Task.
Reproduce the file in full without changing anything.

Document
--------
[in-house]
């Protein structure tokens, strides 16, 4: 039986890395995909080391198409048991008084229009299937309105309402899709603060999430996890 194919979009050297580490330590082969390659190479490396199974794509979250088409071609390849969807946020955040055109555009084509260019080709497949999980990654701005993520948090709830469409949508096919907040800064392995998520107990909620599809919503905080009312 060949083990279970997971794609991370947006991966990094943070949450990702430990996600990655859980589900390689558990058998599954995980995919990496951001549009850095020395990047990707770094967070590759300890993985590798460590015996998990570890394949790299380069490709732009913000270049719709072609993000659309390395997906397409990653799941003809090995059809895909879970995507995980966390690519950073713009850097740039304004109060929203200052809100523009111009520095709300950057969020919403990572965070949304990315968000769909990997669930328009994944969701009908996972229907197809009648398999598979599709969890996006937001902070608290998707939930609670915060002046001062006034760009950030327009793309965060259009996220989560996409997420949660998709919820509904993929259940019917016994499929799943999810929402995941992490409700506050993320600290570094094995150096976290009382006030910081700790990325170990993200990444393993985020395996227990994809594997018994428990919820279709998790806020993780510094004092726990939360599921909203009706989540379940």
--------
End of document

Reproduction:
[in-house]
């Protein structure tokens, strides 16, 4: 039986890395995909080391198409048991008084229009299937309105309402899709603060999430996890 194919979009050297580490330590082969390659190479490396199974794509979250088409071609390849969807946020955040055109555009084509260019080709497949999980990654701005993520948090709830469409949508096919907040800064392995998520107990909620599809919503905080009312 060949083990279970997971794609991370947006991966990094943070949450990702430990996600990655859980589900390689558990058998599954995980995919990496951001549009850095020395990047990707770094967070590759300890993985590798460590015996998990570890394949790299380069490709732009913000270049719709072609993000659309390395997906397409990653799941003809090995059809895909879970995507995980966390690519950073713009850097740039304004109060929203200052809100523009111009520095709300950057969020919403990572965070949304990315968000769909990997669930328009994944969701009908996972229907197809009648398999598979599709969890996006937001902070608290998707939930609670915060002046001062006034760009950030327009793309965060259009996220989560996409997420949660998709919820509904993929259940019917016994499929799943999810929402995941992490409700506050993320600290570094094995150096976290009382006030910081700790990325170990993200990444393993985020395996227990994809594997018994428990919820279709998790806020993780510094004092726990939360599921909203009706989540379940």